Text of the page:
This is “Sources of Stress”, section 3.3 from the book Beginning Human Relations (v. 1.0).
This book is licensed under a Creative Commons by-nc-sa 3.0 license. See the license for more details, but that basically means you can share this book as long as you credit the author (but see below), don't make money from it, and do make it available to everyone else under the same terms.
This content was accessible as of December 29, 2012, and it was downloaded then by Andy Schmitz in an effort to preserve the availability of this book.
Normally, the author and publisher would be credited here. However, the publisher has asked for the customary Creative Commons attribution to the original publisher, authors, title, and book URI to be removed. Additionally, per the publisher's request, their name has been removed in some passages. More information is available on this project's attribution page.
For more information on the source of this book, or why it is available for free, please see the project's home page. You can browse or download additional books there. You may also download a PDF copy of this book (43 MB) or just this chapter (7 MB), suitable for printing or most e-readers, or a .zip file containing this book's HTML files (for use in a web browser offline).
As we have studied so far in this chapter, we can experience a number of possible stressors. We can divide these stressors into personal stresses and work stresses. Although we divide them for purposes of ease, it is intuitive that if someone is experiencing personal stress, he or she will also experience it at work, which will result in lessened workplace performance. In fact, the American Institute of Stress estimates that workplace stress costs companies $300 billion annually. This cost is a result of increased absenteeism, employee turnover, and higher medical and insurance costs due to stress related illness and worker productivity.The American Institute of Stress, “Stress in the Workplace,” accessed February 19, 2012, http://www.stress.org/workplace-stress/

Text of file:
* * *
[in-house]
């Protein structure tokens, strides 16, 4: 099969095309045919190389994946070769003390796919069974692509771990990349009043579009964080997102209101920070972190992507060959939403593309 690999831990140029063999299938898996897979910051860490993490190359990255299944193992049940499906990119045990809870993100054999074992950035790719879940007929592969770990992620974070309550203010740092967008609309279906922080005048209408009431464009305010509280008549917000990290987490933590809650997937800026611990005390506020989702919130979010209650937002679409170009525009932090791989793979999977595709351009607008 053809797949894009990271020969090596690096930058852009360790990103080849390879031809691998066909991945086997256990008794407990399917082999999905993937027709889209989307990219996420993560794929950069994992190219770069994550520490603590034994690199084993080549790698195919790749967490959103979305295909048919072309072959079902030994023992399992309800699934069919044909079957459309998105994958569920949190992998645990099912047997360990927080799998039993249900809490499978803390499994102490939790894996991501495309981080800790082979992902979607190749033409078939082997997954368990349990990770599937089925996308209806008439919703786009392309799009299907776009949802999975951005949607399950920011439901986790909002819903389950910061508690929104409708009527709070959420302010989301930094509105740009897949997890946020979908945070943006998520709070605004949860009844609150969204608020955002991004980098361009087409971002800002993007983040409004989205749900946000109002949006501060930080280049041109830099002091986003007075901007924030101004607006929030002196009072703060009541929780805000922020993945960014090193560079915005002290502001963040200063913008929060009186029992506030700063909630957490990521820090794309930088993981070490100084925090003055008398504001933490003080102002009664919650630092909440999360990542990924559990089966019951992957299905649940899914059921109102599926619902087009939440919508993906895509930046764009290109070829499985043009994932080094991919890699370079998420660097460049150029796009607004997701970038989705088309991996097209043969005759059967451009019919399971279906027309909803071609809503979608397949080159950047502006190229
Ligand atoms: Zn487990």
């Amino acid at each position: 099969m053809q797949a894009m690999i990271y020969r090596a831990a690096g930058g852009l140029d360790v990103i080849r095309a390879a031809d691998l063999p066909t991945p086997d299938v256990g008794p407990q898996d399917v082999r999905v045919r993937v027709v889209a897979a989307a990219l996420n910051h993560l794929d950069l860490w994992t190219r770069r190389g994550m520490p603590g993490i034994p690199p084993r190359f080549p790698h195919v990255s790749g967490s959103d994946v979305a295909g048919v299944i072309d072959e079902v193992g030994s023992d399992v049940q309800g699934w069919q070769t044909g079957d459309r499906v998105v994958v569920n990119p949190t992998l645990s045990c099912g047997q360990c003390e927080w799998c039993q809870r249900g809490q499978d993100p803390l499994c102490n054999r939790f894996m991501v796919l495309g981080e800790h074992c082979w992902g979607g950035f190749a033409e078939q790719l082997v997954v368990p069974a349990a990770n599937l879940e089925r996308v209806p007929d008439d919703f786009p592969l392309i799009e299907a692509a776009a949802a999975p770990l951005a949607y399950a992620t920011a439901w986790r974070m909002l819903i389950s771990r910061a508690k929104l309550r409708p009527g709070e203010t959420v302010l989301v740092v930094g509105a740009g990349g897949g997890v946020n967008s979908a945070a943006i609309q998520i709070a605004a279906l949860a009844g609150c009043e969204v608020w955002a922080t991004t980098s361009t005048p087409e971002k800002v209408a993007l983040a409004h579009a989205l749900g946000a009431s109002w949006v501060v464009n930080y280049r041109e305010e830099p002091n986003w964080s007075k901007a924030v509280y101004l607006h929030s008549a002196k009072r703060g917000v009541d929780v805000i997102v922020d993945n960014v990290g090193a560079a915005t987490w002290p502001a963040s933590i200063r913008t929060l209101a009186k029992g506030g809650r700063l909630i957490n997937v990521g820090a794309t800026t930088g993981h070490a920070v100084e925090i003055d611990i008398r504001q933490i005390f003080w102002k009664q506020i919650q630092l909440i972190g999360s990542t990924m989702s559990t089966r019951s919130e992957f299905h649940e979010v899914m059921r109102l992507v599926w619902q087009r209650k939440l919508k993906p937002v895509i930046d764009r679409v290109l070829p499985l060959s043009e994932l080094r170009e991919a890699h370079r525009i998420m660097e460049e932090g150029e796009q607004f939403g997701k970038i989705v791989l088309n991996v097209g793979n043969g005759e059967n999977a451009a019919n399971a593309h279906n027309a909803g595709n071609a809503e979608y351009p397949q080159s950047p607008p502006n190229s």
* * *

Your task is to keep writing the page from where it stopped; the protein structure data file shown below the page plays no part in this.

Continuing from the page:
According to the American Institute of Stress,The American Institute of Stress, “Stress in the Workplace,” accessed February 19, 2012, http://www.stress.org/workplace-stress/ some of the common causes of workplace stress include the following:
Figure 3.3 Some of the Reasons Cited for Workplace Stress
Registered clinical psychologist Dr. Cheryl talks about some ways to manage stress at work.
Figure 3.4 Time Use on an Average Work Day for Employed Persons Ages Twenty-five to Fifty-four with Children
Data from the Bureau of Labor Statistics shows how much time we spend at work. Since we spend more time at work than doing anything else, learning how to manage stress at work is an important part to our personal well-being and productivity.
While job stress is important to consider, stresses in our personal life can cause issues in our job. In this section, we will discuss some of the major personal stressors.
A humorous (and exaggerated) example of stress caused by type A personality.
Thomas H. Holmes and Richard Rahe measured personal stress by Life Change Units. According to their research, the more “major changes” one experiences, the higher chance a person will end up with a stress-induced illness. Someone with a score of 300 or more is said to be at a high risk of illness.H. Thomas Holmes and Richard H. Rahe, “The Social Readjustment Rating Scale”, Journal of Psychosomatic Research 11, no. 2, (August 1967): 213–18. If you look at the events of your life over the last year, what is your score?
Now that we have discussed the things that cause stress, Section 3.4 "Reducing Stress" will address some ways we can relieve stress in our lives.
Understanding your own stress level is an emotional intelligence skill (self-awareness). Take this quiz, and rate how you typically react in each of the situations listed below.
4 = Always
3 = Frequently
2 = Sometimes
1 = Never
Enter the appropriate number in the blank for each question below, and then add up your numbers to determine your stress level.
If your score is between 20 and 30, chances are you are nonproductive or your life lacks stimulation.
A score between 31 and 50 designates a good balance in your ability to handle and control stress.
If you tallied up a score ranging between 51 and 60, your stress level is marginal and you are bordering on being excessively tense.
If your total number of points exceeds 60, you may be a candidate for heart disease and need to immediately find ways to relieve your stress.